ARTIST: Lily Allen
RATING: 4 out of 5

Lily Allen – the unconventional British diva responsible for catchy hits “Smile” and “LDN”, that hit big in 2006 – returns this month with the followup to her debut album Alright, Still.

While her debut dealt mostly with inner-London city life and vitriol for ex-boyfriends, It’s Not Me, It’s You finds the singer at a more introspective point in her career, examining the world and her own place in it; a theme captured perfectly on lead single “The Fear”, as Allen sings “I don’t know what’s right and what’s real anymore”.

Musically, It’s Not Me is as strong as its predecessor – from the opening bars of first track “Everyone’s At It” it’s clear that Allen is determined to redefine pop music as it’s known in 2009, it’s thumping piano and bass driving a quick fire verse going after everyone and everything.

It’s a remarkable thing about Allen’s work that she’s completely unafraid to go anywhere with her music. Highlight track “Not Fair” is a toe-tapping bluegrass/country/pop fusion while later on the album, “I Could Say” sounds like a modern spin on Madonna’s back catalogue.

It’s funny that “The Fear” was chosen as the lead single, since Allen herself seems completely fearless.

ARTIST: Franz Ferdinand
RATING: 4 out of 5

Sticking with the Brits for the moment, Franz Ferdinand are back with their third album – a follow-up to mediocre sophomore release You Could Have It So Much Better, and a real chance for the band to throw themselves back into the public eye, reclaiming their place among the musical elite.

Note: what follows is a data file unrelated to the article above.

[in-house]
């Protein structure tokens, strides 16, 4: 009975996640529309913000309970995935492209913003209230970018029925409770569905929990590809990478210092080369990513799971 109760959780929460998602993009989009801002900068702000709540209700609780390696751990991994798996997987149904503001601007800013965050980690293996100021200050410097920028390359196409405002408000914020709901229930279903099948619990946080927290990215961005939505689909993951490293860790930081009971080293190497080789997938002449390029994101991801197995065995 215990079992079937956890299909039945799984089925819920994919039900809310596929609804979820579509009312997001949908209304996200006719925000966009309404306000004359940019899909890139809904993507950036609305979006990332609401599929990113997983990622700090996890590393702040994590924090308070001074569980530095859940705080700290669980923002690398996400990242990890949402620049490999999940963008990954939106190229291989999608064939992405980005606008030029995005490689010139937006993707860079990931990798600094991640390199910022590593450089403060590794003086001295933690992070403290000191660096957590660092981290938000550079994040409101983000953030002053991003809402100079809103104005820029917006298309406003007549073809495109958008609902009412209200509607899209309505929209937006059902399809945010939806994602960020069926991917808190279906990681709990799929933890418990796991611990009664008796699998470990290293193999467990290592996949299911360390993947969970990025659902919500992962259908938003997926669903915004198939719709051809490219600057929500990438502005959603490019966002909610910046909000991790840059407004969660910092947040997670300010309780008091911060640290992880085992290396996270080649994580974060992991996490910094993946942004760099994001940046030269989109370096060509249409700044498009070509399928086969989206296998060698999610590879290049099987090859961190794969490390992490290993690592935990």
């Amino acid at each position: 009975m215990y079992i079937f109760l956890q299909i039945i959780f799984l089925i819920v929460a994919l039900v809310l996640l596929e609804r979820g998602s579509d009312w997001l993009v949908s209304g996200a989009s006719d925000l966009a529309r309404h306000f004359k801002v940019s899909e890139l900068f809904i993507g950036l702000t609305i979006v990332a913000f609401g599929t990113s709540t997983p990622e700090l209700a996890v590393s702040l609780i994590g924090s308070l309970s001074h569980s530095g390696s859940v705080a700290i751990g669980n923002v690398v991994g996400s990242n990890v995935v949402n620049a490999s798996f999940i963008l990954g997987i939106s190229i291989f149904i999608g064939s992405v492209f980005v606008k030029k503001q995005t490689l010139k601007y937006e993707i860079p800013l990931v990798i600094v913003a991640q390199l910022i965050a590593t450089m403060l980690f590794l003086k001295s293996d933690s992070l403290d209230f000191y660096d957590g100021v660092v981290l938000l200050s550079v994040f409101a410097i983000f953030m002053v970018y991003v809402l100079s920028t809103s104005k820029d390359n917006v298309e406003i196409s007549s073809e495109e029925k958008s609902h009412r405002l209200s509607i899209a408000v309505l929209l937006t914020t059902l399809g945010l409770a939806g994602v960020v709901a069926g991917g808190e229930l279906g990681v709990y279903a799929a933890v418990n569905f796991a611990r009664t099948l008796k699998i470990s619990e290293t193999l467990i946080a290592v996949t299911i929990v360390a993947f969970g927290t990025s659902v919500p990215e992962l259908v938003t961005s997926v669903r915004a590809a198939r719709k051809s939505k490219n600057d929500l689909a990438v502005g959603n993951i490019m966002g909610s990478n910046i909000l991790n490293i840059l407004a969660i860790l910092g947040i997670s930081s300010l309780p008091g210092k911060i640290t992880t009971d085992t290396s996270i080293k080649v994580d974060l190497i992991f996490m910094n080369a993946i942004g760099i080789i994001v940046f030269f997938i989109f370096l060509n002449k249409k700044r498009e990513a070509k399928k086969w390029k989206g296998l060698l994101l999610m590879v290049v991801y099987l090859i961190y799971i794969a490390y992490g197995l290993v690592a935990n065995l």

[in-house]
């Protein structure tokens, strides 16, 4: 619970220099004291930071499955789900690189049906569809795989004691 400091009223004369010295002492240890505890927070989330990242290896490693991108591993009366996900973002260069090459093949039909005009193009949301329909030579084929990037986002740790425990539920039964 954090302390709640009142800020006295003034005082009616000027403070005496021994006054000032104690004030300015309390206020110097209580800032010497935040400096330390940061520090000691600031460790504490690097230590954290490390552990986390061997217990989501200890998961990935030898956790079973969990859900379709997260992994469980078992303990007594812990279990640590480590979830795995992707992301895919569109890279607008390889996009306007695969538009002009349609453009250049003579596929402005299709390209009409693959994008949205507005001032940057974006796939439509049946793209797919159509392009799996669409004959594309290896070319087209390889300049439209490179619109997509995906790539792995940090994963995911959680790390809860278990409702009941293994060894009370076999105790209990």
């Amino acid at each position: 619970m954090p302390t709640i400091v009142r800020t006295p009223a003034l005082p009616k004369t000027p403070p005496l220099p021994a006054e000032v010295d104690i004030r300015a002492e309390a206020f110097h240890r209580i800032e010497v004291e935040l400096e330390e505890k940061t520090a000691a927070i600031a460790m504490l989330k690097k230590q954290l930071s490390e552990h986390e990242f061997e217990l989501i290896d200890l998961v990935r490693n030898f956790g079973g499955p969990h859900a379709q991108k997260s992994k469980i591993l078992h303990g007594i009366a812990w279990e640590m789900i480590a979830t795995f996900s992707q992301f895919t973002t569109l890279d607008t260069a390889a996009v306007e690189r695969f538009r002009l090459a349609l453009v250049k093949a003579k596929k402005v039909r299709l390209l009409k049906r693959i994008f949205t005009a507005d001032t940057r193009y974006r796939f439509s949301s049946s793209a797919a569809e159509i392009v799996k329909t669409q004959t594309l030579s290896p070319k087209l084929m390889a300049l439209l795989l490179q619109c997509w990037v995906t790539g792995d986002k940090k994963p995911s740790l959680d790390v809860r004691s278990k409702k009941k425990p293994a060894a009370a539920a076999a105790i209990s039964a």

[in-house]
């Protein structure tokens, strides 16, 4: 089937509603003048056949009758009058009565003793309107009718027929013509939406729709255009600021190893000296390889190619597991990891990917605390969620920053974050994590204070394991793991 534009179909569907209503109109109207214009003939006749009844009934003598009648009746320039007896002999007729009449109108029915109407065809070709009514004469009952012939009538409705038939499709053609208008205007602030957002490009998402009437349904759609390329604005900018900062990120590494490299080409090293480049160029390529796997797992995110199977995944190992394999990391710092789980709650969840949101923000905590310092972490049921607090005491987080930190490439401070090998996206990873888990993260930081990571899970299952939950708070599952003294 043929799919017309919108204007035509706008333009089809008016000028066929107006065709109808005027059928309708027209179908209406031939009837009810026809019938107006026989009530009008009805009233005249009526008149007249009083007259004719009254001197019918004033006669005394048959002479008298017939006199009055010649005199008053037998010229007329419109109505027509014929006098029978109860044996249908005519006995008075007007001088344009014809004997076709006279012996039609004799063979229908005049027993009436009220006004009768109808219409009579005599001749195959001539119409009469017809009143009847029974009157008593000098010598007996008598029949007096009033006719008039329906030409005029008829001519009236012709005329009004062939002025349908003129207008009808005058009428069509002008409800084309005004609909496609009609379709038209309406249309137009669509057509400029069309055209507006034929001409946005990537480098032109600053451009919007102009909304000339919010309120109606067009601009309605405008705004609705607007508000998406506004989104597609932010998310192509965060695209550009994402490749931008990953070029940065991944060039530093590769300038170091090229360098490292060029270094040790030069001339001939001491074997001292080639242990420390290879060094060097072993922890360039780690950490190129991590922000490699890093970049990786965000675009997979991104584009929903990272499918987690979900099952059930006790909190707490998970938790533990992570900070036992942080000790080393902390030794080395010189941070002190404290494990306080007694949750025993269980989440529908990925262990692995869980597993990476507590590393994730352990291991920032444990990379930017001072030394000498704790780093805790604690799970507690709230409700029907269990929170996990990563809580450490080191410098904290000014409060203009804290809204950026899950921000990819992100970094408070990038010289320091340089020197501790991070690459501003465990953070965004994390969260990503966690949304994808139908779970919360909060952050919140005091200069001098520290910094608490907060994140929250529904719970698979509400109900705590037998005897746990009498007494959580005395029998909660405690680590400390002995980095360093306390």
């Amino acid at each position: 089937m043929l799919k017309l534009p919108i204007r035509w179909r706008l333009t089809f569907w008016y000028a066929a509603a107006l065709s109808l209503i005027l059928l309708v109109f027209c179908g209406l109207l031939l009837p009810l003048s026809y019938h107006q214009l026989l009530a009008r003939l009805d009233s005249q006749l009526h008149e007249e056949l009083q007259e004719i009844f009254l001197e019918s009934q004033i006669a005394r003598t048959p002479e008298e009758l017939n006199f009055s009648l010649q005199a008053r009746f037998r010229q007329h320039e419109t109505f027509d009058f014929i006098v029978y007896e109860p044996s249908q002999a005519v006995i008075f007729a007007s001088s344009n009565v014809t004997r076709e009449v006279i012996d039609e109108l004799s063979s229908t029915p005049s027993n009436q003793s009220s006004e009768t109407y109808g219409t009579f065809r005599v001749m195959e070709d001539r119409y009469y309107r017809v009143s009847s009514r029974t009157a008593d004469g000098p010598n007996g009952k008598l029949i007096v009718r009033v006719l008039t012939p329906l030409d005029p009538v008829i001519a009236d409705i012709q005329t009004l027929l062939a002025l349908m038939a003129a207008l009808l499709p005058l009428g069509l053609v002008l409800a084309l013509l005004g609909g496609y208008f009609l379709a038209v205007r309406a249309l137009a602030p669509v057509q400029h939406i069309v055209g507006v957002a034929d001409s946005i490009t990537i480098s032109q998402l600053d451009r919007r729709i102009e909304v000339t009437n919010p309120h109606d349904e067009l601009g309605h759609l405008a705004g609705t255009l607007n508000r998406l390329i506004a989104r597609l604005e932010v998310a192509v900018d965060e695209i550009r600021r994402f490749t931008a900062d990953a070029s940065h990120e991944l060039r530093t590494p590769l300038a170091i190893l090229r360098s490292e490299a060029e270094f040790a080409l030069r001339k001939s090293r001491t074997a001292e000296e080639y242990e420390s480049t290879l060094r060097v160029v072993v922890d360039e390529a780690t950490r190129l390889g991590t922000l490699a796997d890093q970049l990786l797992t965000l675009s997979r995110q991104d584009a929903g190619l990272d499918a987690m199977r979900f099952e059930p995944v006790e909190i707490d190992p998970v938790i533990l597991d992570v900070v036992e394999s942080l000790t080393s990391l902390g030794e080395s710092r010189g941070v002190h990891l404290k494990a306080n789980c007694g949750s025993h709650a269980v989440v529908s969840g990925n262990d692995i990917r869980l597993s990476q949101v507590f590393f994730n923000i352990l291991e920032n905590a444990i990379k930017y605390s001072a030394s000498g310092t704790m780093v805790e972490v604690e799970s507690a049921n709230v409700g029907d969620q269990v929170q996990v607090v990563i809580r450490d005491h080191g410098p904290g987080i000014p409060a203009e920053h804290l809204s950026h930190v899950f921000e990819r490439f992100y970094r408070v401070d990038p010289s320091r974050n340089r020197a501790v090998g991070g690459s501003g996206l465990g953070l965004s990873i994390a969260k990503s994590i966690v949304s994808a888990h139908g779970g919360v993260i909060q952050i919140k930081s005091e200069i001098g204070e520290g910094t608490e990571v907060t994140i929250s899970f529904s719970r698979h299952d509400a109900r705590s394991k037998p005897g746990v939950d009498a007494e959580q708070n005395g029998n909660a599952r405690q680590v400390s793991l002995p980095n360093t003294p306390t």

Leading off with first single “Ulysses”, Tonight sees the group re-evaluating what makes up their sound and introducing a new aspect to their sound; in fact, I would say it seems more like a tightening up of what made the group work to begin with, than any real growth in style.

While the knack for catchy hooks and choruses is still in full force – evidenced by the aforementioned lead single, as well as following tracks “Turn It On” and “No You Girls”, which both make the case as subsequent singles – the group has introduced a real dance-pop angle to their sound, complete with synth and disco effects underlining many of the tracks here. A great example is highlight “Live Alone”, which has as much in common with 80s New Wave as it does with anything you’ll hear these days.

A catchy record that you’ll be dancing in your lounge to. Highly recommended.

ARTIST: Various Artists
RATING: 5 out of 5

From the best of British to the best of America now, with this commemorative collection celebrating the 50th anniversary of the Motown Sound.

Founded on January 12th, 1959 by Berry Gordy, under the name Tamla Records, Motown Records has become more than just a record label – it’s become a symbol of both great music, having been the home of artists like Diana Ross, Stevie Wonder, Smokey Robinson, the Temptations, Marvin Gaye, Michael Jackson and Lionel Richie at various points in its history, and become a symbol of racial unity, providing a path for black-American musicians at a time of immense hostility towards coloured artists.

The collection itself is the epitome of great music; the tracks were selected by way of voting online , at the Universal music website, making this 3-CD set truly a record by the fans, for the fans. The finished product is the top 50 tracks selected in the vote, from the Jackson 5’s “I Want You Back” and Gaye’s “What’s Going On” to The Miracle’s “Going to a Go-Go” and Thelma Houston’s “Don’t Leave Me This Way”, and everything in between. This is truly a collection for any fan of the Motown sound, and one not to be missed by any serious music fan.